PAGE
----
Be Careful, the Person Next to You Probably Cant
Competitive Edge in Filling That Education Gap Between School And Work
Half of the jobs created by the year 2000 will require at least a high school education, while the United States growth in college enrollment is only 27 percent. Eighty-five percent of the employees who will be filling those jobs in three years are already in the workforce. Many of these workers are weak in math and communication skills. They are ill-prepared to work in an environment where 73 percent of U.S. employers consider computer skills essential. Weak skills cost companies money, however, many companies are taking the initiative and providing training programs. Hopefully by the turn of the century, employees will be better equipped to help carry us into the future.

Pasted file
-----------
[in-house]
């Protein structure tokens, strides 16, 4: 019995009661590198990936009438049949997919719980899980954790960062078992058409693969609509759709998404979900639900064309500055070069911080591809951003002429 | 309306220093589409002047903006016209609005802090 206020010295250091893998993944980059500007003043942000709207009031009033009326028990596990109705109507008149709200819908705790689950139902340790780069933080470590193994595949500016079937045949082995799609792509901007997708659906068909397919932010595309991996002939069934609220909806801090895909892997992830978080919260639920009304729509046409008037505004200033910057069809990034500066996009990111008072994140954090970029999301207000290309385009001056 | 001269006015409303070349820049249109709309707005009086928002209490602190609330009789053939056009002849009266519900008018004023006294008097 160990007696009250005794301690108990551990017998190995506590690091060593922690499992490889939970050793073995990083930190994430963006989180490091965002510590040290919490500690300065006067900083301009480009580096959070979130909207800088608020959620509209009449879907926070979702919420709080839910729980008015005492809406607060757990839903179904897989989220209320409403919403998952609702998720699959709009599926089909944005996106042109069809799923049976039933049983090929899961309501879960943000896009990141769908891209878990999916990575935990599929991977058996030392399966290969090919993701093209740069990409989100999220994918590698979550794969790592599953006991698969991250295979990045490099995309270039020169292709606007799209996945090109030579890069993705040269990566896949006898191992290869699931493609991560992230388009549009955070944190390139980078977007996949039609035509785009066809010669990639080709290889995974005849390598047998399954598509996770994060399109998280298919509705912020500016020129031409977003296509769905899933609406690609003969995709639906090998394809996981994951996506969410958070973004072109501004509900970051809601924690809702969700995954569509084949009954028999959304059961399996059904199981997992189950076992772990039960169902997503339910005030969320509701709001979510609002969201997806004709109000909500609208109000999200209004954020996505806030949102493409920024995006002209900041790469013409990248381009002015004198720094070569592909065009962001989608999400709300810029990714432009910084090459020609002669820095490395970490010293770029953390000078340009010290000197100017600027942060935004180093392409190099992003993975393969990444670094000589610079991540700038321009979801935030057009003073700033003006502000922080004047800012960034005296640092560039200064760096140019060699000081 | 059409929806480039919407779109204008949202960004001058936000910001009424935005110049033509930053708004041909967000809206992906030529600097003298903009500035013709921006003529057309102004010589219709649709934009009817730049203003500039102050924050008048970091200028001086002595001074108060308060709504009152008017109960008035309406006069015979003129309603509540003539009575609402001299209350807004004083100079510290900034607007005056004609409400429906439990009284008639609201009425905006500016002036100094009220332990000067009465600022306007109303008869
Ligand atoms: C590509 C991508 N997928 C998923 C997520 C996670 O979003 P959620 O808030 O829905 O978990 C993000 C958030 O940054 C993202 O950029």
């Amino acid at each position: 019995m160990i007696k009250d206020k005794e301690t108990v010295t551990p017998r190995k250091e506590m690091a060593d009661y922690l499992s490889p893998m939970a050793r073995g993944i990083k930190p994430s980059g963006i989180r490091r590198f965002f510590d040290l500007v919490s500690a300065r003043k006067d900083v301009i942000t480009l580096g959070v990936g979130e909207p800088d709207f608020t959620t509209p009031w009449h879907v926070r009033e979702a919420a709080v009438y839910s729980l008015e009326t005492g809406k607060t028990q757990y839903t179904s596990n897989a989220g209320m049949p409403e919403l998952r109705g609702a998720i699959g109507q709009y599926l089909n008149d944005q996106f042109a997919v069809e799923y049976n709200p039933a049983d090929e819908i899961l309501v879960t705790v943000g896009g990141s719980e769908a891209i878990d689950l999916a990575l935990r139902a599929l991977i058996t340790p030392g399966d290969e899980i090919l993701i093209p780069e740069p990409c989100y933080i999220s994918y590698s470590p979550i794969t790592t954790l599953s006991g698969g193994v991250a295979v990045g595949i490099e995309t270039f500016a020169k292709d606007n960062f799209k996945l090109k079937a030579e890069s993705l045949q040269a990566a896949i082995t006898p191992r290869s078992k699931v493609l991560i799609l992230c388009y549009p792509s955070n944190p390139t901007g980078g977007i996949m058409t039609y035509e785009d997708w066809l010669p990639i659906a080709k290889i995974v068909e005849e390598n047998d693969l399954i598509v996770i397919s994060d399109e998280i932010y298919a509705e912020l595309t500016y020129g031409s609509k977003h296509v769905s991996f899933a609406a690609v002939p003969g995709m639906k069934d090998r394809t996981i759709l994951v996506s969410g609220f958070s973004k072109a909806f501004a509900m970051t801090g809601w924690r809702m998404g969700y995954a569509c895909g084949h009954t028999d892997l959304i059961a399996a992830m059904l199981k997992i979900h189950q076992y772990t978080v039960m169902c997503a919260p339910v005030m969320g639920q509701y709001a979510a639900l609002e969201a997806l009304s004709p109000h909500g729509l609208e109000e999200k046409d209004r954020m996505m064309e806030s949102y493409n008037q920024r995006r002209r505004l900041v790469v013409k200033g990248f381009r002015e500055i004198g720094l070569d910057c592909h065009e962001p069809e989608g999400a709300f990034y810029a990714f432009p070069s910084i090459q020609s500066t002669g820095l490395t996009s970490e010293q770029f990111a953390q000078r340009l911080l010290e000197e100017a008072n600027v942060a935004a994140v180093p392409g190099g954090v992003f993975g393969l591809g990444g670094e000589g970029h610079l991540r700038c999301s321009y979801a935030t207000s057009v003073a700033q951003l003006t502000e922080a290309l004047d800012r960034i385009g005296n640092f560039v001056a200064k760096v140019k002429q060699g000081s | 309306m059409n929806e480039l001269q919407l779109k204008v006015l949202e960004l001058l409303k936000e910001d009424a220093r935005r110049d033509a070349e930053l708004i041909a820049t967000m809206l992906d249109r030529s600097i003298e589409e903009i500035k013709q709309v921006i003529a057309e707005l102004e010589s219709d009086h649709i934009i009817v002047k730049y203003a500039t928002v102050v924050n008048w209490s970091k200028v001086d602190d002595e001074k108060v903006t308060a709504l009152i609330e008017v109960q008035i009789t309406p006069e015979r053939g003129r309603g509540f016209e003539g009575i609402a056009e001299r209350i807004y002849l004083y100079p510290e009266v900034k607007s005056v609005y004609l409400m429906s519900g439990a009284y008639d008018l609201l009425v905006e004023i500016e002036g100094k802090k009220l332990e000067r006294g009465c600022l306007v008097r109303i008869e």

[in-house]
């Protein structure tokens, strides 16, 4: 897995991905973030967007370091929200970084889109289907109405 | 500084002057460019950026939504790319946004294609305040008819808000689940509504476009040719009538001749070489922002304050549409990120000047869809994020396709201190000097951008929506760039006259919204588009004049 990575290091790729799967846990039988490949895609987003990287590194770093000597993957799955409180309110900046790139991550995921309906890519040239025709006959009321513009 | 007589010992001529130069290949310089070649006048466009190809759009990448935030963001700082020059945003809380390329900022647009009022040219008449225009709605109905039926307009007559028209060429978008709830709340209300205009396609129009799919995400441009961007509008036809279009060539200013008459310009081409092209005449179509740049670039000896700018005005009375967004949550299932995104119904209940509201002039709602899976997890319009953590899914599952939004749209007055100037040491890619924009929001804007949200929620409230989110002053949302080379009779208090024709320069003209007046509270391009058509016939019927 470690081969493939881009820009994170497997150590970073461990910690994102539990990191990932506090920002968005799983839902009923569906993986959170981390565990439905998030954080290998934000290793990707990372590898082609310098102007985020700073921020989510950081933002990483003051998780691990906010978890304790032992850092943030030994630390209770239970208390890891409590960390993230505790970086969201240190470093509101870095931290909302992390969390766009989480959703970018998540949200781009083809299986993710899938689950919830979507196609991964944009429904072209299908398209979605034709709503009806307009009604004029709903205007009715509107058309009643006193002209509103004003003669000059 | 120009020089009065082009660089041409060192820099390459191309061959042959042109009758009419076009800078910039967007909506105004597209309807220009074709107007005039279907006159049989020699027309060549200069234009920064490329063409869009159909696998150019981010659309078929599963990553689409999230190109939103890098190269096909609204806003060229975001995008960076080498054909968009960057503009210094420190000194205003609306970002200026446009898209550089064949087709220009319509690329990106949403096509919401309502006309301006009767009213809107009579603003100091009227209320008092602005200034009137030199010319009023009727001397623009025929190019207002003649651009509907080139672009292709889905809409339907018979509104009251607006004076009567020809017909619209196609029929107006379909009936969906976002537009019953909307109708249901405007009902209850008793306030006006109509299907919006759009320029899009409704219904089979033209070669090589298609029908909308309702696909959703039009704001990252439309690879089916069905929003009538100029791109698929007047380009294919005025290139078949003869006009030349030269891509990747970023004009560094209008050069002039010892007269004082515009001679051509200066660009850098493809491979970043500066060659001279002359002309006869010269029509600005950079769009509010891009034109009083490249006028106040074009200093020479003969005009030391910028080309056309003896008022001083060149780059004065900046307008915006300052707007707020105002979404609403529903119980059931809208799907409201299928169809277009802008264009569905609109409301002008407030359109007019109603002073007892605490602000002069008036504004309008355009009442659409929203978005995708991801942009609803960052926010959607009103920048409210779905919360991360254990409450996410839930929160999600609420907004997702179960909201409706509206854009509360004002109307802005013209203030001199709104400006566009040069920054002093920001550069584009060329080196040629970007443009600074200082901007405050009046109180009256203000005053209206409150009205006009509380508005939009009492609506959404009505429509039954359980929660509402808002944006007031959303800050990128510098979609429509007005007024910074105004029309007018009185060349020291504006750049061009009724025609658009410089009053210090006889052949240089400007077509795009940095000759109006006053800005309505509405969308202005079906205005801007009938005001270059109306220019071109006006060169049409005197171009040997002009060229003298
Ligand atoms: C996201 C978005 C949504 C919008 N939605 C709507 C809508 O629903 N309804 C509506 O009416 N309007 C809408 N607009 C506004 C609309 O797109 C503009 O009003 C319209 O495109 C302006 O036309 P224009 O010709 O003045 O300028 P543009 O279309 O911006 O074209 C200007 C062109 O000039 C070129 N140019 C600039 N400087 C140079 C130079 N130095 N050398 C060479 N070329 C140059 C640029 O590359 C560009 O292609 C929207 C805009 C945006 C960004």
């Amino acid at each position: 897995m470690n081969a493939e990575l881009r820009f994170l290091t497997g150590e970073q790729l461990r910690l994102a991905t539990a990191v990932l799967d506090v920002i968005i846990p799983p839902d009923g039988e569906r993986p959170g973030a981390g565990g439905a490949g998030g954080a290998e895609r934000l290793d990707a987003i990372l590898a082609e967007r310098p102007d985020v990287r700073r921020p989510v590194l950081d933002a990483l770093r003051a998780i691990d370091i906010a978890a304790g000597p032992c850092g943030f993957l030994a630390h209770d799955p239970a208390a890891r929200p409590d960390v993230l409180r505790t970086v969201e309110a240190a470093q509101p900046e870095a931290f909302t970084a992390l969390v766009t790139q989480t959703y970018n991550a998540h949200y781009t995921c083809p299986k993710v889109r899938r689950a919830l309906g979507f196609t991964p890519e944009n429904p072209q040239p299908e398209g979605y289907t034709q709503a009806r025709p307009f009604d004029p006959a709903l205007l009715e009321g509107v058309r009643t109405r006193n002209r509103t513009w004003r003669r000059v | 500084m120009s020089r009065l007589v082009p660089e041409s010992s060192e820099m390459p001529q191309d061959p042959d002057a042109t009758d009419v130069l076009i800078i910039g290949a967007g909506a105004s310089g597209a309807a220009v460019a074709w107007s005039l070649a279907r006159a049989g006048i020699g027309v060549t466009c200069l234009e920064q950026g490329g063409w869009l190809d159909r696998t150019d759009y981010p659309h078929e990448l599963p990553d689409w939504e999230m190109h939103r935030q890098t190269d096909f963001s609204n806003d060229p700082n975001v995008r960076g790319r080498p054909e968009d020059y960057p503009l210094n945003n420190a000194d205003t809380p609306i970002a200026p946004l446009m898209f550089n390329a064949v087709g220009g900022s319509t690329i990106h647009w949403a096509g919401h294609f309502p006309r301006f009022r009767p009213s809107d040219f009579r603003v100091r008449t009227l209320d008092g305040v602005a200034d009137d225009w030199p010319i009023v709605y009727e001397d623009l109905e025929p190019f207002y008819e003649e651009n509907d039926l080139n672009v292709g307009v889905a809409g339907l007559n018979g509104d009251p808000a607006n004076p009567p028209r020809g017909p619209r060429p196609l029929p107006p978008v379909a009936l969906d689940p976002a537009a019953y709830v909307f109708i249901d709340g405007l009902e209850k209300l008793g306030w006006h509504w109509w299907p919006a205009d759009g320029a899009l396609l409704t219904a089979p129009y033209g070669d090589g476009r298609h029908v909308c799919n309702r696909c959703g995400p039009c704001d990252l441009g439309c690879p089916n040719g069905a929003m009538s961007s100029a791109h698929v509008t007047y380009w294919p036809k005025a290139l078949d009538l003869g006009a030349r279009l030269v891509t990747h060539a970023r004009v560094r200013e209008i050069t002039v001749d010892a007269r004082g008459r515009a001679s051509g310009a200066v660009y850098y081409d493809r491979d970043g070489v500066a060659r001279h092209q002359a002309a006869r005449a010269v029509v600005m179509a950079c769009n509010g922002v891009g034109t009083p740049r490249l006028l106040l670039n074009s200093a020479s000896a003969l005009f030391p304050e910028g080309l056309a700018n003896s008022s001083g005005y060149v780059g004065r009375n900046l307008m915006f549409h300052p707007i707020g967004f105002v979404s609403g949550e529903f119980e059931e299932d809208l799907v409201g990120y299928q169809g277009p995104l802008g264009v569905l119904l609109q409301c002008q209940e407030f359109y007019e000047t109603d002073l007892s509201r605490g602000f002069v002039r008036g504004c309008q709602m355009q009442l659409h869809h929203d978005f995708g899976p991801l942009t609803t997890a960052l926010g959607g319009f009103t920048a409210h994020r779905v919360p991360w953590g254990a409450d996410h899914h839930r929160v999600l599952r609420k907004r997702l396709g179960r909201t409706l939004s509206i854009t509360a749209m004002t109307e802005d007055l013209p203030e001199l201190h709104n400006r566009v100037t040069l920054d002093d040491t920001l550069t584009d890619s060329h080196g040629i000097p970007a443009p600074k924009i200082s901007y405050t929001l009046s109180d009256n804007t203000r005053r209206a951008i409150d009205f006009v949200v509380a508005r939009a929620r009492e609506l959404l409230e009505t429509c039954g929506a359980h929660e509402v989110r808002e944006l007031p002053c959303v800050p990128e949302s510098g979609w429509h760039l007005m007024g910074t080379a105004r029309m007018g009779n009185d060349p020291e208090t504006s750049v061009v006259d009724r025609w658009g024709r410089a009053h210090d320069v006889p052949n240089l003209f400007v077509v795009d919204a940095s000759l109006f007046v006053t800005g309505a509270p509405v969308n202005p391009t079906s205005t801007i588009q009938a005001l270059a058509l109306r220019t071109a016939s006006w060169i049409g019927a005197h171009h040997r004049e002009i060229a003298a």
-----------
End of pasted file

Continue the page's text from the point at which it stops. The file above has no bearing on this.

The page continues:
Is Your Face Worth the Salary?
Today's work doesn't provide quick and tangible results, so many employees are reverting back to putting in "face time." According to Mary Young, a workplace scholar at the Human Resources Policy Institute at Boston University, employees are using the actual amount of time that their face is seen as a way to measure the amount of work performed. Employers are giving more work, keeping work time standards ambiguous and making it wrong to ask what is enough. According to Young, there needs to be some baseline established for employees so that they know where they stand in this ever changing work environment.